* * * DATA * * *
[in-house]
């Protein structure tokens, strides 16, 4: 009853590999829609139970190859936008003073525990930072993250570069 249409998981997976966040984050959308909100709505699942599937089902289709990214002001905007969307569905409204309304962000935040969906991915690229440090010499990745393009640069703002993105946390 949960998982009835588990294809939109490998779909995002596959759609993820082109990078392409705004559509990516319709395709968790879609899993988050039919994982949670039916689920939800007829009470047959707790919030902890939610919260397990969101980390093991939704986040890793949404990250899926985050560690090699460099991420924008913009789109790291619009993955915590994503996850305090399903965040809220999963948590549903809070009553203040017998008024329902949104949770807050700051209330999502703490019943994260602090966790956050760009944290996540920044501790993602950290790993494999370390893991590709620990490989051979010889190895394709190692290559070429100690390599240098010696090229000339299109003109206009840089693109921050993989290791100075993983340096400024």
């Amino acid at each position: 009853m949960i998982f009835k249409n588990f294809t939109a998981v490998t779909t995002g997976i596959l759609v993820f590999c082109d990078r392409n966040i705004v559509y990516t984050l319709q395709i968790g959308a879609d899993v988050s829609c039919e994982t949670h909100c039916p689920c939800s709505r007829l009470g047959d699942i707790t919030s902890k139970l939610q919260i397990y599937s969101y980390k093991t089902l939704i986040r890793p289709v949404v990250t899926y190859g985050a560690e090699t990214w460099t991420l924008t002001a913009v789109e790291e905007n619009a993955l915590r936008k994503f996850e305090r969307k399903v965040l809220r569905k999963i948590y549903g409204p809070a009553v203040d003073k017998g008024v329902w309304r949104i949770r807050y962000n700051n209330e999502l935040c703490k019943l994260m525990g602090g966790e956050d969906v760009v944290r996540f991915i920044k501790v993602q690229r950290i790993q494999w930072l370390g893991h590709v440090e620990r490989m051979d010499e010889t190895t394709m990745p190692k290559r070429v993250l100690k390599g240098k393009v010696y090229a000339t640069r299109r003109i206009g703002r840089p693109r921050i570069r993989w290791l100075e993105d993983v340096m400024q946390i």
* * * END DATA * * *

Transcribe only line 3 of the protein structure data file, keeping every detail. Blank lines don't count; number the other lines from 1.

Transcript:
């Amino acid at each position: 009853m949960i998982f009835k249409n588990f294809t939109a998981v490998t779909t995002g997976i596959l759609v993820f590999c082109d990078r392409n966040i705004v559509y990516t984050l319709q395709i968790g959308a879609d899993v988050s829609c039919e994982t949670h909100c039916p689920c939800s709505r007829l009470g047959d699942i707790t919030s902890k139970l939610q919260i397990y599937s969101y980390k093991t089902l939704i986040r890793p289709v949404v990250t899926y190859g985050a560690e090699t990214w460099t991420l924008t002001a913009v789109e790291e905007n619009a993955l915590r936008k994503f996850e305090r969307k399903v965040l809220r569905k999963i948590y549903g409204p809070a009553v203040d003073k017998g008024v329902w309304r949104i949770r807050y962000n700051n209330e999502l935040c703490k019943l994260m525990g602090g966790e956050d969906v760009v944290r996540f991915i920044k501790v993602q690229r950290i790993q494999w930072l370390g893991h590709v440090e620990r490989m051979d010499e010889t190895t394709m990745p190692k290559r070429v993250l100690k390599g240098k393009v010696y090229a000339t640069r299109r003109i206009g703002r840089p693109r921050i570069r993989w290791l100075e993105d993983v340096m400024q946390i």